Social networks: influence and network location

Among the many methods for influence maximisation, we were among the first to propose metaheuristics based on evolutionary algorithms: single-objective (2016), then multi-objective (2017, best paper award). This was followed by more efficient fitness functions and genetic operators, and a method using graph downscaling (2022) which is able to drastically scale up the case studies if the network is modular. These metaheuristics lack explainability of the results: it is not clear why a certain network node has good spreading ability, by itself or in a group. Some explanations could be found for single influencers by linking models of influence diffusion with network statistics: one's influence can be predicted well by combinations of node centrality metrics first in small synthetic networks (2020), then also in large empirical networks (2020), and there is some common pattern of influential network positions across networks. Gave a PPSN keynote on this topic (2022, slides). (Image: network of Facebook pages with top influencers marked.)

Network of Facebook pages with top influencers marked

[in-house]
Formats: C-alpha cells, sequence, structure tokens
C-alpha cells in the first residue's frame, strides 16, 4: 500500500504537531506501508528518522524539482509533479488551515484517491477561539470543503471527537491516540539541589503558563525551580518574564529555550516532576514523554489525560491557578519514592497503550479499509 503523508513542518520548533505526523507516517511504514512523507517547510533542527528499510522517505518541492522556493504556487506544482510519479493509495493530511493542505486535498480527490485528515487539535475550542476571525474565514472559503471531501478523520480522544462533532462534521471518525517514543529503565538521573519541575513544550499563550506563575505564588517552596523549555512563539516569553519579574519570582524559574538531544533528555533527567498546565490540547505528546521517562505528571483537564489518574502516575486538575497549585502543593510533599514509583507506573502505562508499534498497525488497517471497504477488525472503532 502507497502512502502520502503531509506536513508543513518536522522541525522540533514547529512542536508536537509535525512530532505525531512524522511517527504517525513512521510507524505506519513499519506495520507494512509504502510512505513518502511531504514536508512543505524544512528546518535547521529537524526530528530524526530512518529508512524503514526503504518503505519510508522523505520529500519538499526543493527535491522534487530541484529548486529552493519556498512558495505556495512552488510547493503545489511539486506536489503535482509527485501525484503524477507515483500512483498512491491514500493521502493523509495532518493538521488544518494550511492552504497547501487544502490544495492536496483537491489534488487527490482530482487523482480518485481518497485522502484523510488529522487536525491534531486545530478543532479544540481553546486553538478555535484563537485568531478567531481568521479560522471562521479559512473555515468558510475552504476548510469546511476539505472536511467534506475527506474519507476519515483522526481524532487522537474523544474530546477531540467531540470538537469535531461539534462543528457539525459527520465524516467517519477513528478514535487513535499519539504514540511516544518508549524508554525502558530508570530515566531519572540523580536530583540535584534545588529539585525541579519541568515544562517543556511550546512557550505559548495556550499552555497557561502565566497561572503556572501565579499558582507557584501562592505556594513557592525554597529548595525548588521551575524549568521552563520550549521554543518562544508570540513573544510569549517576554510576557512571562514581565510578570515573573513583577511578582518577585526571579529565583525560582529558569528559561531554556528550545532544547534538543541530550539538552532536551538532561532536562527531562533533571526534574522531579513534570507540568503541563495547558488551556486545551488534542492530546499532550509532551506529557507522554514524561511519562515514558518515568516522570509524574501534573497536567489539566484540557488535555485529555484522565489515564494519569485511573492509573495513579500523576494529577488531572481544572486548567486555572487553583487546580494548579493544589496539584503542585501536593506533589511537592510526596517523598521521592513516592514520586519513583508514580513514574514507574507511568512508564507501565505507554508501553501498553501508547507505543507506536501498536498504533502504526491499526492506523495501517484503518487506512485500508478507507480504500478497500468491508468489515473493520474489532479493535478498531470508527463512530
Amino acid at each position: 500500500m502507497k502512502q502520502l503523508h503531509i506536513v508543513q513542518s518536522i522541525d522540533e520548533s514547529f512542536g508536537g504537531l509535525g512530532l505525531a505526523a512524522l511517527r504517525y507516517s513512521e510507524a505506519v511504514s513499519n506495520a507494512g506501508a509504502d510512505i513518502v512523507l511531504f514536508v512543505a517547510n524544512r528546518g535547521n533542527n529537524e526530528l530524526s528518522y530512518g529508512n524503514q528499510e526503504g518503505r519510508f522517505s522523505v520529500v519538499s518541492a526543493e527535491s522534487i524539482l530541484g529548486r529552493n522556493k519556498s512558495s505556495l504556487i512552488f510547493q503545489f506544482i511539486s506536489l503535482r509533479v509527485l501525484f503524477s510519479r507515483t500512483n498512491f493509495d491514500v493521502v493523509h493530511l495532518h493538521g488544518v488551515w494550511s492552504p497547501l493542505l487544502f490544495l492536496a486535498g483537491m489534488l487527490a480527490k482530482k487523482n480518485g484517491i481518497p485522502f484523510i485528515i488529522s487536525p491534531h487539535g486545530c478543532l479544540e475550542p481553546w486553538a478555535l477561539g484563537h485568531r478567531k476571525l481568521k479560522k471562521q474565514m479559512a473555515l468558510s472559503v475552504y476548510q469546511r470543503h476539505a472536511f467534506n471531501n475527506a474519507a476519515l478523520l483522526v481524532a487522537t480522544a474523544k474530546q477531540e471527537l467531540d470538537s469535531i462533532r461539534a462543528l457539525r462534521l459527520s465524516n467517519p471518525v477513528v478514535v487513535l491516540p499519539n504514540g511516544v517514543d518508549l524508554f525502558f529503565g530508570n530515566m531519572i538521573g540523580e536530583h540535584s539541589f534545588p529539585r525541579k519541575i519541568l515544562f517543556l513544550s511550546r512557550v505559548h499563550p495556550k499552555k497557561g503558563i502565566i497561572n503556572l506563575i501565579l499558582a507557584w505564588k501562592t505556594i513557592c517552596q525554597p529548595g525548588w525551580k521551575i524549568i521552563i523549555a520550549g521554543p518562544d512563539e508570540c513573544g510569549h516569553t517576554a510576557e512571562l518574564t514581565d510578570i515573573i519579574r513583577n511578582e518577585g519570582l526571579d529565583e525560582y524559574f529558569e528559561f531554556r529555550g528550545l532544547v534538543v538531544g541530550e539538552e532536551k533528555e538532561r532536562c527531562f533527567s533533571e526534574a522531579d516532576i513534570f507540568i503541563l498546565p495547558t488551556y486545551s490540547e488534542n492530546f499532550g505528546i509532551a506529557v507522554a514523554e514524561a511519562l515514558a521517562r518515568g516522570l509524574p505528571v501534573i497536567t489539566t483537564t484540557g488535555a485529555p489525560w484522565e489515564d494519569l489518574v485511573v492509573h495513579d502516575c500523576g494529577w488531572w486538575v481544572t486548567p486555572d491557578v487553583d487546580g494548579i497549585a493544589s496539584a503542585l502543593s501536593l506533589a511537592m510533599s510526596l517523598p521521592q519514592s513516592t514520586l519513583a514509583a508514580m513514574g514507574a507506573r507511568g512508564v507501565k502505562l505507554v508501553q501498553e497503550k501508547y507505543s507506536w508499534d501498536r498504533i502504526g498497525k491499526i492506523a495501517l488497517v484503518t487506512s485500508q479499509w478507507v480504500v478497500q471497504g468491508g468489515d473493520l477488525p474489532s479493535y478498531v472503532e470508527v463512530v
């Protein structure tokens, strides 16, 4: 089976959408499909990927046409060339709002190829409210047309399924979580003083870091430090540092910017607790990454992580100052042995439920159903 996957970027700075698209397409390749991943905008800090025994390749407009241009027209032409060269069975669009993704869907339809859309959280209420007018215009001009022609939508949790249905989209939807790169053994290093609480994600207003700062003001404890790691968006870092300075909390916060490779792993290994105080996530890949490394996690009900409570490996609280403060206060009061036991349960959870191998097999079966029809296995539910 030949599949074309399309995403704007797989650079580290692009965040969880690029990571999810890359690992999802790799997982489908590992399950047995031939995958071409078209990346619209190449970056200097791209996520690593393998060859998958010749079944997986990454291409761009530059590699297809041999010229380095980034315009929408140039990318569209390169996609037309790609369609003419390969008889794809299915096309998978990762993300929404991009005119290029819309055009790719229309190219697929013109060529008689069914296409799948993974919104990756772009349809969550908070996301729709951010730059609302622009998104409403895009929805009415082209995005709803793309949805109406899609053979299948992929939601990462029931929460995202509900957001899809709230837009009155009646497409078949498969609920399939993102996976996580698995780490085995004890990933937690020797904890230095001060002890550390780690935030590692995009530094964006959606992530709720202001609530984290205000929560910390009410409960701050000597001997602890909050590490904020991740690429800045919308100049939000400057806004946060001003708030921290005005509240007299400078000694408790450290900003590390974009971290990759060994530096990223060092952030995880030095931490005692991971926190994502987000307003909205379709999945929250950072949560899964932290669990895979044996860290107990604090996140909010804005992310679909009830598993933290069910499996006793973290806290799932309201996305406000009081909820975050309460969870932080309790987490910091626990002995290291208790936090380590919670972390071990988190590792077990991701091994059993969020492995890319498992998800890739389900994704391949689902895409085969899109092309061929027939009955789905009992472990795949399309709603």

Star constellations: network structure

Star constellations are now defined as bounded areas of the sky, but traditional astronomies around the world represented them as groups of stars, line figures, or pictographs. I digitised a dataset of constellation line figures (GitHub, .json format in progress) from scholarly literature, extending the sky cultures of the astronomical software Stellarium to over 1800 constellations from 56 cultures on all continents (with the set still growing). The network structure of these constellations (essentially spatial graphs in spherical coordinates) is analysed in The network signature of constellation line figures. I show that the constellations cluster by network typology into six clusters, and that cultures also cluster into three clusters by the network typology of their constellations. Finally, I show that there is great diversity among the networks drawn by the various cultures around the same root star, and that the line figures are similar only in a minority of sky regions characterised by linear star patterns.(Image: the reconstructed constellation Golden Feline of the Inca in South America.)

Here is a letter I wrote in response to a young student asking about why and how constellations were created.

The constellation Golden Feline of the Inca in South America